sat 20/07/2024

Kendrick Lamar, Manchester Arena review - Kung-Fu Kenny sets the stage alight | reviews, news & interviews

Kendrick Lamar, Manchester Arena review - Kung-Fu Kenny sets the stage alight

Kendrick Lamar, Manchester Arena review - Kung-Fu Kenny sets the stage alight

Blistering set manages to marry the rapper’s religious faith with martial arts and pyrotechnics

Good music, maad audience

Kendrick Lamar has never been afraid to experiment.

Since his first studio album, Section 80, was released in 2011, he’s explored funk, jazz, rock, soundtracks, ballads, and (of course) hip-hop, building himself a reputation based as much on his musical risks as his outspoken political views (as seen in the Black Lives Matter-orientated To Pimp A Butterfly, released to critical acclaim in 2015). Although latest album DAMN. is perhaps his most conventional to date, the wit, religious allusion, and vague sense of unease lurking beneath the surface are fully brought out live, making Lamar’s set nothing less than spellbinding.

Support comes in the form of an unusually short set from electronic artist James Blake, who could possibly sell-out the Manchester Arena on his own headline tour; his glitchy dubstep ballads sound comfortable in such a huge space. Blake leaves the crowd happy, although there’s still an immense sense of anticipation as the headline act draws ever-closer. And once he arrives, boy, does Lamar feed the 21,000…

The first the audience sees of Lamar is the sudden appearance of his alter ego, “Kung-Fu Kenny”, on the huge screens behind the stage. During the first of several pre-recorded ninja spoof sketches that pepper the set, we are told about Kenny’s ongoing quest to find “the glow” (in one of several homages to the 1985 film The Last Dragon). Kenny’s martial art posturing is soon interrupted, however, by an on-stage explosion, prompting screams from the audience; first, of fear, and then of excitement, as the smoke clears to reveal the kneeling figure of Kendrick Lamar on stage. He’s been present—dressed in black martial art robes—for less than ten seconds, and somehow has the audience wrapped around his little finger already.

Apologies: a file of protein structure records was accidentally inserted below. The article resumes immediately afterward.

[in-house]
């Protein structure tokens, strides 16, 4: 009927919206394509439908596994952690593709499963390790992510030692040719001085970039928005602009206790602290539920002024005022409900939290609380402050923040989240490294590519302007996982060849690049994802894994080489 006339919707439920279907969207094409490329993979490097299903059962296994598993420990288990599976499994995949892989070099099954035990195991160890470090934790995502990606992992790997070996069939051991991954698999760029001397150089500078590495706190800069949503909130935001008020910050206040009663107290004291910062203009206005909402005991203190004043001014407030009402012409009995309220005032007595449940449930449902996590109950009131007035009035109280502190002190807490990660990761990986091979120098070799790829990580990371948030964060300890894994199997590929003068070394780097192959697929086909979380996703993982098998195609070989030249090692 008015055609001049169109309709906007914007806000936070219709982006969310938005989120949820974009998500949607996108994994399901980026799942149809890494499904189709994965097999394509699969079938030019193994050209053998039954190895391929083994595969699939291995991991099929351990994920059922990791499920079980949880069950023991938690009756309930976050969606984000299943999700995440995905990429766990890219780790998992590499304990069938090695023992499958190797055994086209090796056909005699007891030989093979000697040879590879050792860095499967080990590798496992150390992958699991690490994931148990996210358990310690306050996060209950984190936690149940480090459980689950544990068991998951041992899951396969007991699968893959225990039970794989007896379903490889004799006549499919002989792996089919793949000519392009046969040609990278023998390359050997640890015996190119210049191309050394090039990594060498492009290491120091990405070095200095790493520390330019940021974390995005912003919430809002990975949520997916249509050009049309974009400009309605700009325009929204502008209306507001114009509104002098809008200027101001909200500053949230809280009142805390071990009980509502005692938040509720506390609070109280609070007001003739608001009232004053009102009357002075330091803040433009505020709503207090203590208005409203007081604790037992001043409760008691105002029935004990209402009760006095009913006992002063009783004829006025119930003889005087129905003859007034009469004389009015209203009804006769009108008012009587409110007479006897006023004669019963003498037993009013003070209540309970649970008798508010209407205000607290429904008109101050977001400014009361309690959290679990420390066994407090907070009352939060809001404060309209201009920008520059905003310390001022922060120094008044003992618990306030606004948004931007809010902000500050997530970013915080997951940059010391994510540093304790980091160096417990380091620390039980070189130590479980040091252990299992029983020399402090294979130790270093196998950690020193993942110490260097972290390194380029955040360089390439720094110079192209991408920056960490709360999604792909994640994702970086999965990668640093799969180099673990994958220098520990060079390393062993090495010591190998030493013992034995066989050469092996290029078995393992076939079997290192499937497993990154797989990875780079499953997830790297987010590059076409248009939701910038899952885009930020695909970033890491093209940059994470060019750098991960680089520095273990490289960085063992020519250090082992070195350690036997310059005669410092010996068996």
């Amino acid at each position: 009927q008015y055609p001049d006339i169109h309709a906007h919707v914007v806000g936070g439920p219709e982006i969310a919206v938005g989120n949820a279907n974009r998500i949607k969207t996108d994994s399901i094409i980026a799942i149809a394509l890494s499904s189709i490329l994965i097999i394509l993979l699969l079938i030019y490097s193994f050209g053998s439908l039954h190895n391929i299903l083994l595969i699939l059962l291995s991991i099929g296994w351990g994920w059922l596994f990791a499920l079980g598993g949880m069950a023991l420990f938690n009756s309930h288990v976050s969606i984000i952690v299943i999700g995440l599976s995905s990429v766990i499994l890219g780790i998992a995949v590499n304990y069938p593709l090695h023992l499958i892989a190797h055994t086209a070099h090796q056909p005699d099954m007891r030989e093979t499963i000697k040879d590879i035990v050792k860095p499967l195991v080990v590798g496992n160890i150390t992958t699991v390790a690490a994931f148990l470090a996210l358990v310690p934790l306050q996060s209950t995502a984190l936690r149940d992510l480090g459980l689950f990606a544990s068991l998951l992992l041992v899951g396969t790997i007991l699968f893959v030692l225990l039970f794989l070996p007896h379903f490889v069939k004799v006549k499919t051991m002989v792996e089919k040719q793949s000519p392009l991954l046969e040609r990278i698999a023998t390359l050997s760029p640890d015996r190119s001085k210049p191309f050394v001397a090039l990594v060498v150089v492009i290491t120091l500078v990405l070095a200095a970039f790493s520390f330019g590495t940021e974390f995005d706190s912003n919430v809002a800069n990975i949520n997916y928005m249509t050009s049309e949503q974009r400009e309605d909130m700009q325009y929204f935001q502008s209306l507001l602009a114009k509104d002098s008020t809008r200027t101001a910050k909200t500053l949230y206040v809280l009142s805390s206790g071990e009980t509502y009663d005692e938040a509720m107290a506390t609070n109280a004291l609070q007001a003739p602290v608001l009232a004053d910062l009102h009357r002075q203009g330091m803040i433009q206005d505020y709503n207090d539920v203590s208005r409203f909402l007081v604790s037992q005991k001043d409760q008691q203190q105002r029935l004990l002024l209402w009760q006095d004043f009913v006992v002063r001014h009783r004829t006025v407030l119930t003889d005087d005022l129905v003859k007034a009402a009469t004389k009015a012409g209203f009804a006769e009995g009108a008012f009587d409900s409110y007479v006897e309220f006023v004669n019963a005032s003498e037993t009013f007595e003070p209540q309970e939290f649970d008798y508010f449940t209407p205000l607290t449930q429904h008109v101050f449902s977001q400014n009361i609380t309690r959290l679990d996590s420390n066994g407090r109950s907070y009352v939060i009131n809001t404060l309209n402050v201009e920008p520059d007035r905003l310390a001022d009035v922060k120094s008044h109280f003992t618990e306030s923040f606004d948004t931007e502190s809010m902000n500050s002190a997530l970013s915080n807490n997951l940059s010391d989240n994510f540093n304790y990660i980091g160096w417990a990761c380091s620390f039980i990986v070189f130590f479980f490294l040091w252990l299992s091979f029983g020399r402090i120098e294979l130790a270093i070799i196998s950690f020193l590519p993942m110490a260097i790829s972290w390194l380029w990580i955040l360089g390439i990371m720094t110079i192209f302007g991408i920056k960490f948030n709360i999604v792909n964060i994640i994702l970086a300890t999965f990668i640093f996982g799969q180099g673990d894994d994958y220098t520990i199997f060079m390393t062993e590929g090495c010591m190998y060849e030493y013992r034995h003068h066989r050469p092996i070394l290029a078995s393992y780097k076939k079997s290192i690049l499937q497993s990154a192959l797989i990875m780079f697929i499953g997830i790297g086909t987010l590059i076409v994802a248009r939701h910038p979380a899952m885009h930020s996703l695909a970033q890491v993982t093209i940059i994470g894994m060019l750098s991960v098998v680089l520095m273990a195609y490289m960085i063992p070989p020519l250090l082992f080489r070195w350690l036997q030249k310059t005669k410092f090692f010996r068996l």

The tight “DNA” kicks off an astonishingly emotive and energetic set after a further video clip which seems to ridicule Lamar’s conservative critics; as he raps, he seems to spit his soul into the microphone, such is his anger and passion throughout. That said, in-between each song he’s endearingly humble (pun intended), chatting candidly about his love of Manchester and his fans, whilst also promising to make the gig “the liveliest show of their fuckin’ lives”.

Indeed, part of what makes the gig so “lively” is the audience themselves, who roar along to every number, including set highlights “Bitch Don’t Kill My Vibe” and “LOYALTY”. Lamar works just as hard, using backing dancers, moving stages, gritty visuals, and a whole lot of fire to make each song more exciting than the last. This culminates in “HUMBLE”, which is technically performed twice; the audience sings the majority of the song a capella, before Lamar (the preacher to their congregation) proceeds to nail it himself. The encore of “GOD” provides perhaps the most touching moment of the set, with Lamar’s musings on the almighty made all the more profound by the monochrome waves surging behind him.

It would be wrong to just describe Lamar as a good, or even great, live act. His inexhaustible spirit and commitment to presenting his music in weird and wonderful formats is near-miraculous. At the peak of his career, Lamar is seemingly all-powerful, and the crowd is all-loving in return.

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